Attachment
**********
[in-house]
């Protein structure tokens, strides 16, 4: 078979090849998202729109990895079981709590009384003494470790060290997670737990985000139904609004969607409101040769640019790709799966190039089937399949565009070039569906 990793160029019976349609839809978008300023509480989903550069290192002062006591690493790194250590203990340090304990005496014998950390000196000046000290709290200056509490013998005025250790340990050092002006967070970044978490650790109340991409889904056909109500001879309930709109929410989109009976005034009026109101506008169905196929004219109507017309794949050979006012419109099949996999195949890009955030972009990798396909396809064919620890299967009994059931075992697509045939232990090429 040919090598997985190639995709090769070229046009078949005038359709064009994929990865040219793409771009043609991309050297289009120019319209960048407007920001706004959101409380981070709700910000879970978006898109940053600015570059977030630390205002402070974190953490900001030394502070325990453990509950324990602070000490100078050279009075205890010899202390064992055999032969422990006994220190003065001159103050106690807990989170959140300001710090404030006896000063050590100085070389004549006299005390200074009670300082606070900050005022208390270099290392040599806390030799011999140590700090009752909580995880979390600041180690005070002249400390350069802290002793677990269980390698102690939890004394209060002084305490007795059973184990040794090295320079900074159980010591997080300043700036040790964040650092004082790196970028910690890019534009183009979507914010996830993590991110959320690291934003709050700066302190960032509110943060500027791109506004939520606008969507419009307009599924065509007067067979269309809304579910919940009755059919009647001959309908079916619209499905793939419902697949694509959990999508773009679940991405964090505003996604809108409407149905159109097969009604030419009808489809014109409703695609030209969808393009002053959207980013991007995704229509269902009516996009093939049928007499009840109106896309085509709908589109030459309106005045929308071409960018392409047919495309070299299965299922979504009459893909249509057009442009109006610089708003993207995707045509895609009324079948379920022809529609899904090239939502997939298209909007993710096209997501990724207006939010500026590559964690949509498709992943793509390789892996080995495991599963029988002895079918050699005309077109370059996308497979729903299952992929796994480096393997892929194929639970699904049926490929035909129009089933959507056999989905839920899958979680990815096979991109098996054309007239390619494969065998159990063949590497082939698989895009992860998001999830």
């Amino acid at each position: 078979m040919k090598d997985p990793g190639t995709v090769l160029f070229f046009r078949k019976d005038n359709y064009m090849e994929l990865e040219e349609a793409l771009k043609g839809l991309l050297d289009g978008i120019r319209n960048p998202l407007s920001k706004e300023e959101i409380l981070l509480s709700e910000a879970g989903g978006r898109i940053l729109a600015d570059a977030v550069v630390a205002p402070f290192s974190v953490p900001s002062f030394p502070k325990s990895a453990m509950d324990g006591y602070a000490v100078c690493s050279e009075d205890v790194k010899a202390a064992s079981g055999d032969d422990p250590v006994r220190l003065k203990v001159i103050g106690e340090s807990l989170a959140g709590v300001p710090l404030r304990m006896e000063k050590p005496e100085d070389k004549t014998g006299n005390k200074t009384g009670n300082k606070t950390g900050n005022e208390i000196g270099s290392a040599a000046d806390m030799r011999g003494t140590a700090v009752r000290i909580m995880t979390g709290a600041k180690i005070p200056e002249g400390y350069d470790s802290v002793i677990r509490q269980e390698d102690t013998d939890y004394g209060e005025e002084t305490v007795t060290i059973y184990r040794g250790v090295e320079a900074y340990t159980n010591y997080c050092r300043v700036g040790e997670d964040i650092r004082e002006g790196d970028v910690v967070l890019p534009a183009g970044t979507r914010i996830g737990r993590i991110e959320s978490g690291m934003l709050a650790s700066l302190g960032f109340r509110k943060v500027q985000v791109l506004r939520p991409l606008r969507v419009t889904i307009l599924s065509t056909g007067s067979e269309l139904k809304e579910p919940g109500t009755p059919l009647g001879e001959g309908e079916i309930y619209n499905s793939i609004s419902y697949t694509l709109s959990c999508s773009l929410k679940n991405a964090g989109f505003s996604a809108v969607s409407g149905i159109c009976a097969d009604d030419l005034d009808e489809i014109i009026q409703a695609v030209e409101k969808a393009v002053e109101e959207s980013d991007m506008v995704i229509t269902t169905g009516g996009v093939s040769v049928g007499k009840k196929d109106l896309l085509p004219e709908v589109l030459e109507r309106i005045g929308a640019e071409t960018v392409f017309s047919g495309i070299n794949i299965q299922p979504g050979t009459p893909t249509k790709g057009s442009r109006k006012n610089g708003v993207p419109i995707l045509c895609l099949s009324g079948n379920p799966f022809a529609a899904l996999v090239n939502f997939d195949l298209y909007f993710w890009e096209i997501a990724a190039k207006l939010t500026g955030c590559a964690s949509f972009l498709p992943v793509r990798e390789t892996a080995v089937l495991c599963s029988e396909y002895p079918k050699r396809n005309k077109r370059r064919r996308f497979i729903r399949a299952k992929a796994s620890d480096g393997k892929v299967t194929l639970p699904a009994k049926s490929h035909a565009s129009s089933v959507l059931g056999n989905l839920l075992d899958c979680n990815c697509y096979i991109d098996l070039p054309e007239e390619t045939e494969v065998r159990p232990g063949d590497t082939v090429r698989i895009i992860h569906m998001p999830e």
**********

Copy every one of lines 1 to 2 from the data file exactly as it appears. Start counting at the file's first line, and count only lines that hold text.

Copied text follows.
[in-house]
């Protein structure tokens, strides 16, 4: 078979090849998202729109990895079981709590009384003494470790060290997670737990985000139904609004969607409101040769640019790709799966190039089937399949565009070039569906 990793160029019976349609839809978008300023509480989903550069290192002062006591690493790194250590203990340090304990005496014998950390000196000046000290709290200056509490013998005025250790340990050092002006967070970044978490650790109340991409889904056909109500001879309930709109929410989109009976005034009026109101506008169905196929004219109507017309794949050979006012419109099949996999195949890009955030972009990798396909396809064919620890299967009994059931075992697509045939232990090429 040919090598997985190639995709090769070229046009078949005038359709064009994929990865040219793409771009043609991309050297289009120019319209960048407007920001706004959101409380981070709700910000879970978006898109940053600015570059977030630390205002402070974190953490900001030394502070325990453990509950324990602070000490100078050279009075205890010899202390064992055999032969422990006994220190003065001159103050106690807990989170959140300001710090404030006896000063050590100085070389004549006299005390200074009670300082606070900050005022208390270099290392040599806390030799011999140590700090009752909580995880979390600041180690005070002249400390350069802290002793677990269980390698102690939890004394209060002084305490007795059973184990040794090295320079900074159980010591997080300043700036040790964040650092004082790196970028910690890019534009183009979507914010996830993590991110959320690291934003709050700066302190960032509110943060500027791109506004939520606008969507419009307009599924065509007067067979269309809304579910919940009755059919009647001959309908079916619209499905793939419902697949694509959990999508773009679940991405964090505003996604809108409407149905159109097969009604030419009808489809014109409703695609030209969808393009002053959207980013991007995704229509269902009516996009093939049928007499009840109106896309085509709908589109030459309106005045929308071409960018392409047919495309070299299965299922979504009459893909249509057009442009109006610089708003993207995707045509895609009324079948379920022809529609899904090239939502997939298209909007993710096209997501990724207006939010500026590559964690949509498709992943793509390789892996080995495991599963029988002895079918050699005309077109370059996308497979729903299952992929796994480096393997892929194929639970699904049926490929035909129009089933959507056999989905839920899958979680990815096979991109098996054309007239390619494969065998159990063949590497082939698989895009992860998001999830």